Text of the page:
Richard Liu Qiandong and the Road to Jingdong

1998 marked the beginning of Richard Liu Qiandong’s entrepreneurial career, launching his first physical retail store in Beijing. Over the course of the next few years, the company, which would eventually evolve into JD.com, began an unprecedented run of rapid expansion, opening 12 brick-and-mortar locations before transitioning to online retail. Today, JD.com, or Jingdong, is one of the most powerful and influential companies in the world and is hailed as the largest e-commerce platform in China. With a market value of $60 billion, JD.com continues rapid ascension, garnering support from a number of well-established entities, including two of its primary competitors, Amazon and Walmart.

Richard Liu Qiandong’s story began in the small town of Suqian, located in China’s Jiangsu province. As a youth, he assisted his parents, who worked in the coal-shipping industry, while also excelling at his classwork and outside activities. He attended the People’s University of China, where, despite majoring in sociology, dedicated his time to a number of areas, including computer coding and entrepreneurship. Richard Liu Qiandong’s initial attempt at entrepreneurship occurred with the opening of his first restaurant, which ultimately failed. Undeterred, he decided to take a position with Japan Life upon graduation, utilizing his computer coding skills to move up within the company. After several years, he decided to revisit his entrepreneurial aspirations, renting a space in a tech hub located in Beijing.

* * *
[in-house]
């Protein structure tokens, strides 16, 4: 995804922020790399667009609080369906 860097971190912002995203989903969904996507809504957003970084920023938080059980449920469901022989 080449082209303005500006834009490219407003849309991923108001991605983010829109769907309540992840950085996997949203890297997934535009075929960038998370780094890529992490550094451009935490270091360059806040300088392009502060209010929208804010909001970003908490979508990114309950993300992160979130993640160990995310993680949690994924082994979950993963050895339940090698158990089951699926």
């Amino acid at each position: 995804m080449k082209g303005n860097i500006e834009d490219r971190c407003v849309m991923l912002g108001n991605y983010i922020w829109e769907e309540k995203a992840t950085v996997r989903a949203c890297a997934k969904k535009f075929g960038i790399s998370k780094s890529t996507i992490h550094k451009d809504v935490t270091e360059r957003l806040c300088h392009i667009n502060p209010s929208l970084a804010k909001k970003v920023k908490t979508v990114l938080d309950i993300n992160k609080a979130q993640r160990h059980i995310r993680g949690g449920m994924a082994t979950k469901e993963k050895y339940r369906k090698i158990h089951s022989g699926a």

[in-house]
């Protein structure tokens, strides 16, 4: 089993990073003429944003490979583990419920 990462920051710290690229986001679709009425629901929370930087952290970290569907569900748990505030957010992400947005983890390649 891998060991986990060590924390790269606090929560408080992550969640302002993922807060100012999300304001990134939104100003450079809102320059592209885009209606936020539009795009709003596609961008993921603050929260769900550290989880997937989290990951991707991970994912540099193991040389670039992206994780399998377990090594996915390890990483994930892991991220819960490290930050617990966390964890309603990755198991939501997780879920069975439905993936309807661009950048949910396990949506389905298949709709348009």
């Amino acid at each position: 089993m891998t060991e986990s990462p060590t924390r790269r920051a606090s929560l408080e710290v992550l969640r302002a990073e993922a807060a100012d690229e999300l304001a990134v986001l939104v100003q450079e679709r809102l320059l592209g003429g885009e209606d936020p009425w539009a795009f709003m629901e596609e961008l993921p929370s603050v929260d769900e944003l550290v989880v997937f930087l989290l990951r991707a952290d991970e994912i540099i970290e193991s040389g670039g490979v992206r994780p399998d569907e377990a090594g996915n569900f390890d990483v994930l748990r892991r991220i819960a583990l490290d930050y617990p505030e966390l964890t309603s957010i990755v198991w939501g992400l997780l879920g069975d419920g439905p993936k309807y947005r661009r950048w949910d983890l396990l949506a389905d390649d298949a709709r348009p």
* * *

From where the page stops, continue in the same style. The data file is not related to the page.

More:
Utilizing a mixture of sweat-equity and innovation, his business quickly took off, expanding into twelve locations. After a number of successful years, the SARS epidemic swept through China, causing a complete restructure of the retail model due to the limited access between customers and providers. This tragedy prompted Richard Liu Qiandong to consider the e-commerce format, and in 2004, JD.com was officially born. With limited cash available, JD.com initially provided IT products, slowly making the transition into a vaster supply chain. By 2010, JD.com had expanded into each sector, with its most profitable products being fashion and home appliances. At 44 years of age, Richard Liu Qiandong hopes to leave a significant legacy behind – one that emphasizes his strengths as a father, husband, son, boss, and partner.